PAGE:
Kids under age two have 20 percent fewer painful ear infections now that pneumococcal vaccination is routine.

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The finding comes from a Vanderbilt/CDC study that looked at data from kids' visits to doctors' offices, emergency rooms, and outpatient clinics. Carlos G. Grijalva, MD, MPH, and colleagues measured the effect of the 2000 introduction of a pneumococcal vaccine on cases of otitis media -- the agonizing middle ear infections that distress infants and frighten parents.

Pneumococcal bacteria cause 30 percent to 55 percent of kids' ear infections. More than four out of five kids get at least one ear infection by the age of 3. It's the most common reason doctors give antibiotic drugs to children.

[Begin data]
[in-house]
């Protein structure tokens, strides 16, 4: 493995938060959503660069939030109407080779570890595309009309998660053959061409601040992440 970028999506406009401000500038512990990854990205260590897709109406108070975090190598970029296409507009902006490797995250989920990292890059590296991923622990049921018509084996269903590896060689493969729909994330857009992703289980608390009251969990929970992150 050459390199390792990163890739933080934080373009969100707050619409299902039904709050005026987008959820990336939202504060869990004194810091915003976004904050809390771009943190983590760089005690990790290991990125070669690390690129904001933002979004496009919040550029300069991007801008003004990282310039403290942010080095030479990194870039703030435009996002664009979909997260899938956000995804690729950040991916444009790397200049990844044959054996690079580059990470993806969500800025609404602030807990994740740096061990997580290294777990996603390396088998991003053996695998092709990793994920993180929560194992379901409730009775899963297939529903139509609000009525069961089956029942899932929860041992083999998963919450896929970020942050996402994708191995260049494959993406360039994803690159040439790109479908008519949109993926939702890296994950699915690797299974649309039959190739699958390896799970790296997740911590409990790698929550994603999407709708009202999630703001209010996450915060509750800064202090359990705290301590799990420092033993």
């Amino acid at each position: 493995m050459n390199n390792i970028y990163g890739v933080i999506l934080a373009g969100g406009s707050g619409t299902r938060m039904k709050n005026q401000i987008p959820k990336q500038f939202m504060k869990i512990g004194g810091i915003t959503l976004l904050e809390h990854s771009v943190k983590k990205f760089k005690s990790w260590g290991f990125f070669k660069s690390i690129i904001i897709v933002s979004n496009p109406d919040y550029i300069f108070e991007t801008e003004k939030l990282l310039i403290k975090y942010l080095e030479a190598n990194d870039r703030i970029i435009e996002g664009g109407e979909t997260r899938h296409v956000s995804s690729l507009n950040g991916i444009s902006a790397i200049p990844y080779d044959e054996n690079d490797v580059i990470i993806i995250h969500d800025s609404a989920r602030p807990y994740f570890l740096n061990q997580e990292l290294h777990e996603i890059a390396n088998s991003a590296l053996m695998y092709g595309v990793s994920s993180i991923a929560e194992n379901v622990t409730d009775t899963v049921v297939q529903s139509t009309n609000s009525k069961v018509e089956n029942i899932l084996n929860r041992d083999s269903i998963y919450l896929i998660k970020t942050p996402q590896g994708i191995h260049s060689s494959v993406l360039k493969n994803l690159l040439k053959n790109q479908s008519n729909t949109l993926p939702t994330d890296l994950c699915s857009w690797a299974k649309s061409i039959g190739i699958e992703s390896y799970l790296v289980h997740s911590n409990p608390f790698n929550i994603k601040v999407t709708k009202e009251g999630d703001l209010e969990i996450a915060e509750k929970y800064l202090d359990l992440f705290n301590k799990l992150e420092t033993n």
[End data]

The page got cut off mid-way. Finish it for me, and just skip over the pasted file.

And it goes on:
"Our results suggest a significant protective effect of the [pneumococcal] vaccination program in the U.S. outpatient setting, with a substantial decline in otitis media visit rates," Grijalva and colleagues report.

It's likely the study underestimates the true effect of the vaccine. That's because the study included a time when the vaccine was in short supply, as well as a year when the vaccine didn't match the strain of pneumococcal bug U.S. kids were getting.

Pneumococcal bacteria also cause dangerous pneumonia in children. Grijalva's team did not find a decrease in cases of childhood pneumonia linked to pneumococcal vaccination. They suggest this is because they looked at outpatient doctor visits rather than hospitalizations.

The study appears in the Sept. 5 issue of the journal Pediatrics.

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SOURCE: Grijalva, C.S. Pediatrics, Sept. 5, 2006; vol 118: pp 865-873.